Why not bake a traditional German Easter lamb this Easter? While many German housewives traditionally bake an Easter lamb for Easter, we’re making an Easter chicken. And we’re pimping the recipe to make it perfect for Spring. Here’s what we did.
Tomorrow, Carnival starts in the Rhineland! At this time of year, you can’t get past eating Berliner doughnuts! While this recipe takes time (the dough has to proof), it is super easy and guaranteed to succeed. Just follow these simple steps to make your own.
Glühwein is very popular in Germany at Christmas time: it is difficult to imagine a Christmas market that does not sell the warming winter drink. This is a recipe for traditional German Gühwein, tweaked Tea with Mum style of course!
Terraces – or Terrassen in German – are my favourite German Christmas biscuit because of their more subtle flavours. They are fun and easy to make with kids and somehow, kinda special.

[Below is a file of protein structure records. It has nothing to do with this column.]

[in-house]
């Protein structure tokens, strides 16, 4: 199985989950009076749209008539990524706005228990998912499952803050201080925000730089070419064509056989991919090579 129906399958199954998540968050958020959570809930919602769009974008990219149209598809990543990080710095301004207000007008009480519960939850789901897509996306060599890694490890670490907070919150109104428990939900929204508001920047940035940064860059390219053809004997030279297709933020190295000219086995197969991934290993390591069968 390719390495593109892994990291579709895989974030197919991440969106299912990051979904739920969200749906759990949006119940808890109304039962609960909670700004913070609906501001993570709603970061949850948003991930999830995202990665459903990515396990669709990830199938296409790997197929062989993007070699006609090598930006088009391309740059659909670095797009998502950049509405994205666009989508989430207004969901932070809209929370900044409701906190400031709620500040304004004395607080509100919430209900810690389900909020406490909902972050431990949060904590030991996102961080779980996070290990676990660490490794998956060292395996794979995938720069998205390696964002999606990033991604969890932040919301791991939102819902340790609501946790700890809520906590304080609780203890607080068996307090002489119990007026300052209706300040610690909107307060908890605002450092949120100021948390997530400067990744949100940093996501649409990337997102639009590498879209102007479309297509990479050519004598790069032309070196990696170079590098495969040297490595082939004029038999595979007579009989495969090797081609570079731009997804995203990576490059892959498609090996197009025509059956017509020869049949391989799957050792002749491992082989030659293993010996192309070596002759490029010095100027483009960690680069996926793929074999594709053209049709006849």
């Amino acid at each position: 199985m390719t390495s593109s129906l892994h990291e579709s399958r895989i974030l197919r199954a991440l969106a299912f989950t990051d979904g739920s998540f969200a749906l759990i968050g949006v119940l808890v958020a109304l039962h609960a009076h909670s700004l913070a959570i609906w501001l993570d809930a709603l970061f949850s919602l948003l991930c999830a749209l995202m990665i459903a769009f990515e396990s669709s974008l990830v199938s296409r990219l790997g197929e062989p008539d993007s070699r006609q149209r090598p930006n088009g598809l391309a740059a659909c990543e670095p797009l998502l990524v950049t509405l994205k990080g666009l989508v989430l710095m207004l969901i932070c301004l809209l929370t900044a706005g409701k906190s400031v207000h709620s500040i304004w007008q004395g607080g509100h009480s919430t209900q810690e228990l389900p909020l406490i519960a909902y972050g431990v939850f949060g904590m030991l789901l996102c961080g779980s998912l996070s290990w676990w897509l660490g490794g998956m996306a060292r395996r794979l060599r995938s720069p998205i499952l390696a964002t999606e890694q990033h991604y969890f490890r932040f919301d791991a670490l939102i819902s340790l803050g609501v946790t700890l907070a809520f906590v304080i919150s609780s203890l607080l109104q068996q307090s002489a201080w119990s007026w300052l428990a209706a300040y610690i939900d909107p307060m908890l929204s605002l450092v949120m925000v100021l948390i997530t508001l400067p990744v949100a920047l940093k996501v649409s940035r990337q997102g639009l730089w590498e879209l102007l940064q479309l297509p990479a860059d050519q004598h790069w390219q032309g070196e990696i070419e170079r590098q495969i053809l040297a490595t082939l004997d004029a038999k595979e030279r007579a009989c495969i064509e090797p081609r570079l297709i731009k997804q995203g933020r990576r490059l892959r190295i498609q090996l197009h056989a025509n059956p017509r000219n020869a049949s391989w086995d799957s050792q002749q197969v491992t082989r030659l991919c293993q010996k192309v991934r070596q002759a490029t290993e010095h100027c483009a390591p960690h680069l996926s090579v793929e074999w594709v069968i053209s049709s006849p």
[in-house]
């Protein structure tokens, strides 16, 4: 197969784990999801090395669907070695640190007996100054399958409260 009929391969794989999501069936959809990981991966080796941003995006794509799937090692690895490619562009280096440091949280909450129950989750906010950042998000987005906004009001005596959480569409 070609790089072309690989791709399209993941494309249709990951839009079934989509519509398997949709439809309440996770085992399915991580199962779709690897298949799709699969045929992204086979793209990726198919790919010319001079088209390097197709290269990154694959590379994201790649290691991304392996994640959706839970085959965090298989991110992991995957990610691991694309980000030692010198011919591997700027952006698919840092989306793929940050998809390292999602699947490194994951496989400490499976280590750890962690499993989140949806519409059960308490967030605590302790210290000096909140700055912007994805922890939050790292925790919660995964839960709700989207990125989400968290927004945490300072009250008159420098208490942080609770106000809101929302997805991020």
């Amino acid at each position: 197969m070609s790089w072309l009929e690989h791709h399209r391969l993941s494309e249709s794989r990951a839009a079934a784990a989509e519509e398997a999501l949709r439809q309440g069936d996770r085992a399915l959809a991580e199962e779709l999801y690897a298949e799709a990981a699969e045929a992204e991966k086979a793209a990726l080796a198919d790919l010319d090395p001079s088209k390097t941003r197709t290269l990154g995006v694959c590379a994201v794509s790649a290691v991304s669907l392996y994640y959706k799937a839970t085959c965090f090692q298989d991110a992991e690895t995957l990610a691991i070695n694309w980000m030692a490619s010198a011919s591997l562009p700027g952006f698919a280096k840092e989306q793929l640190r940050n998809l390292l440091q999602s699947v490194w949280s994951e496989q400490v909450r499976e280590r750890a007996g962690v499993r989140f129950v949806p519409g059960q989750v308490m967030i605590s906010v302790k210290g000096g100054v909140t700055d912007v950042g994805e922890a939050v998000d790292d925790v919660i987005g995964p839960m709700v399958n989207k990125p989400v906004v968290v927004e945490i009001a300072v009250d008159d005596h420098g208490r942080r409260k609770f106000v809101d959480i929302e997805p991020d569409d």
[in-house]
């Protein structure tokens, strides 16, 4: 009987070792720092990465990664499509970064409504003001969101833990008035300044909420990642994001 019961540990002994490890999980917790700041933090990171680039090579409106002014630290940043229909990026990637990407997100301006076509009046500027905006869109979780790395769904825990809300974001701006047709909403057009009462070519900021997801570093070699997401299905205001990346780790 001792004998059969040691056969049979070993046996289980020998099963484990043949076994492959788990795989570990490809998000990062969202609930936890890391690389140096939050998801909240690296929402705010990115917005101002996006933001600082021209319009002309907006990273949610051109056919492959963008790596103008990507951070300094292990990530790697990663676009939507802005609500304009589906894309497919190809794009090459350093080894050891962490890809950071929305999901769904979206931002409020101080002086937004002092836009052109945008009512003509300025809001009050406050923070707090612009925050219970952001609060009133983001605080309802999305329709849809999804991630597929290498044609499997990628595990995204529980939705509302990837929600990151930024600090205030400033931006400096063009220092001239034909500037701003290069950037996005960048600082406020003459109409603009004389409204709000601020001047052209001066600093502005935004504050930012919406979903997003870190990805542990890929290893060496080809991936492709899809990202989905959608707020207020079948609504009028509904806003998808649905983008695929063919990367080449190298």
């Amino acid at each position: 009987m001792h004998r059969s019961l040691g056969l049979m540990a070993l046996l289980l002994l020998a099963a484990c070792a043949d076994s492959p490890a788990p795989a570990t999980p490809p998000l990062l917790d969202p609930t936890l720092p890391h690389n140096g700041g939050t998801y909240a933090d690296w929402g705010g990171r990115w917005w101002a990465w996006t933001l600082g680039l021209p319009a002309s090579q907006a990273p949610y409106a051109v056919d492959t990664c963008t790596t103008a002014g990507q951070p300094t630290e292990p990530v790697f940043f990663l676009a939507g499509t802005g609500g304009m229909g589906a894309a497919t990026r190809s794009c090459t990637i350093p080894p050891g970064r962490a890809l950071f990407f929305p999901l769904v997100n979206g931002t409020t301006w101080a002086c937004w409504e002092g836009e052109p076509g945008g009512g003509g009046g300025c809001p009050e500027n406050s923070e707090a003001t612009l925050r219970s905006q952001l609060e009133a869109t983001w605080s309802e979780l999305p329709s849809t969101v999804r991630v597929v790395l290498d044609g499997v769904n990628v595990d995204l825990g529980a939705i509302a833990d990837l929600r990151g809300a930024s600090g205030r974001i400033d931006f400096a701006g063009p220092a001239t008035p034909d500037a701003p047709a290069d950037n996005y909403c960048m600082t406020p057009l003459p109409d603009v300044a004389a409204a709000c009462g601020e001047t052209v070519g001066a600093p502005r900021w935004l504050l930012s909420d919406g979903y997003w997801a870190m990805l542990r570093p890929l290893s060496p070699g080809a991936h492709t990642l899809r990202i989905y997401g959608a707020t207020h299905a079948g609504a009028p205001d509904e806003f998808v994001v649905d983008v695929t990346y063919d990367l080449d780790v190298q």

Zimtsterne or cinnamon stars are arguably the quintessential German Christmas biscuit. They look like snow coloured stars and all that cinnamon makes them smell and taste that just screams Christmas. They are the perfect addition to our trio of German Christmas biscuits.
The Christmas markets are opening this weekend. The temperature is dropping. It’s time to get baking. At least that is what most German housewives seem to think. And what better way to start our trio of German Christmas cookies than with our family favourite: Spritzgebäck.
Reibekuchen, or traditional German potato pancakes, are the perfect dish to try when visiting Cologne with a child and are so easy to make at home.